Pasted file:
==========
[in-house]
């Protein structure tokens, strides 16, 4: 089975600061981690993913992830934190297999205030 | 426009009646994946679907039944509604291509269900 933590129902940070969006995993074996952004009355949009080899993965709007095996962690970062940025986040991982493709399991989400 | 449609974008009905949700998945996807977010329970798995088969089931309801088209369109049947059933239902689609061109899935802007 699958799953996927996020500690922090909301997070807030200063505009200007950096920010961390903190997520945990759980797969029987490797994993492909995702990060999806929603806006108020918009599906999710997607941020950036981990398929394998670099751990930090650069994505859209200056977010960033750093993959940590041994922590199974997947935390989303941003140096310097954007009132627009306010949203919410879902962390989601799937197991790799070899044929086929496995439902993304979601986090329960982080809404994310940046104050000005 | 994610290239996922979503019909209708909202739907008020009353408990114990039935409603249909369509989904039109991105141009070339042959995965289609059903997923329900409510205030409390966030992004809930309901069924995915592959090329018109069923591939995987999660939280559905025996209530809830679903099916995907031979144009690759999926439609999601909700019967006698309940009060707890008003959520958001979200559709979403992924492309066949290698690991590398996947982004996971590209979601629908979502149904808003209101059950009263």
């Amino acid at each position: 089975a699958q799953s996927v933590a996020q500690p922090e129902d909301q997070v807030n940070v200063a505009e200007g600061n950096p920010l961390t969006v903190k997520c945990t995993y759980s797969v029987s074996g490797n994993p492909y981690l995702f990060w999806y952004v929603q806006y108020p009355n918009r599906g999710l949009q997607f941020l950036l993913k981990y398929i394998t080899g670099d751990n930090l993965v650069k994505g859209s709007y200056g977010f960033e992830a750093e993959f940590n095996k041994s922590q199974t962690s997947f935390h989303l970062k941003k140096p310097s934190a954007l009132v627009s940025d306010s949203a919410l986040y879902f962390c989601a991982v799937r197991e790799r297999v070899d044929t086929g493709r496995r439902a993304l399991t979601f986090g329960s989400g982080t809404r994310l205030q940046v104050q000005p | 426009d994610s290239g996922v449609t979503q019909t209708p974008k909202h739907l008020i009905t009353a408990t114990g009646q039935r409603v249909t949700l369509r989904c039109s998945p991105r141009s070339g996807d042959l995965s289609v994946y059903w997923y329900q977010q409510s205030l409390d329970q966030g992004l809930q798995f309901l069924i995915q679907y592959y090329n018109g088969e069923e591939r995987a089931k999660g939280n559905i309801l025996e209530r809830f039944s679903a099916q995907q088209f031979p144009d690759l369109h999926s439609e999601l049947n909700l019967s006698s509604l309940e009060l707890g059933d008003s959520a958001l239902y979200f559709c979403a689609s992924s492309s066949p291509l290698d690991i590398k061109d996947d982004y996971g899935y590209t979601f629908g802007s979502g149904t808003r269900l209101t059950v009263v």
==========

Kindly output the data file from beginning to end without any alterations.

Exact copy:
[in-house]
């Protein structure tokens, strides 16, 4: 089975600061981690993913992830934190297999205030 | 426009009646994946679907039944509604291509269900 933590129902940070969006995993074996952004009355949009080899993965709007095996962690970062940025986040991982493709399991989400 | 449609974008009905949700998945996807977010329970798995088969089931309801088209369109049947059933239902689609061109899935802007 699958799953996927996020500690922090909301997070807030200063505009200007950096920010961390903190997520945990759980797969029987490797994993492909995702990060999806929603806006108020918009599906999710997607941020950036981990398929394998670099751990930090650069994505859209200056977010960033750093993959940590041994922590199974997947935390989303941003140096310097954007009132627009306010949203919410879902962390989601799937197991790799070899044929086929496995439902993304979601986090329960982080809404994310940046104050000005 | 994610290239996922979503019909209708909202739907008020009353408990114990039935409603249909369509989904039109991105141009070339042959995965289609059903997923329900409510205030409390966030992004809930309901069924995915592959090329018109069923591939995987999660939280559905025996209530809830679903099916995907031979144009690759999926439609999601909700019967006698309940009060707890008003959520958001979200559709979403992924492309066949290698690991590398996947982004996971590209979601629908979502149904808003209101059950009263």
């Amino acid at each position: 089975a699958q799953s996927v933590a996020q500690p922090e129902d909301q997070v807030n940070v200063a505009e200007g600061n950096p920010l961390t969006v903190k997520c945990t995993y759980s797969v029987s074996g490797n994993p492909y981690l995702f990060w999806y952004v929603q806006y108020p009355n918009r599906g999710l949009q997607f941020l950036l993913k981990y398929i394998t080899g670099d751990n930090l993965v650069k994505g859209s709007y200056g977010f960033e992830a750093e993959f940590n095996k041994s922590q199974t962690s997947f935390h989303l970062k941003k140096p310097s934190a954007l009132v627009s940025d306010s949203a919410l986040y879902f962390c989601a991982v799937r197991e790799r297999v070899d044929t086929g493709r496995r439902a993304l399991t979601f986090g329960s989400g982080t809404r994310l205030q940046v104050q000005p | 426009d994610s290239g996922v449609t979503q019909t209708p974008k909202h739907l008020i009905t009353a408990t114990g009646q039935r409603v249909t949700l369509r989904c039109s998945p991105r141009s070339g996807d042959l995965s289609v994946y059903w997923y329900q977010q409510s205030l409390d329970q966030g992004l809930q798995f309901l069924i995915q679907y592959y090329n018109g088969e069923e591939r995987a089931k999660g939280n559905i309801l025996e209530r809830f039944s679903a099916q995907q088209f031979p144009d690759l369109h999926s439609e999601l049947n909700l019967s006698s509604l309940e009060l707890g059933d008003s959520a958001l239902y979200f559709c979403a689609s992924s492309s066949p291509l290698d690991i590398k061109d996947d982004y996971g899935y590209t979601f629908g802007s979502g149904t808003r269900l209101t059950v009263v």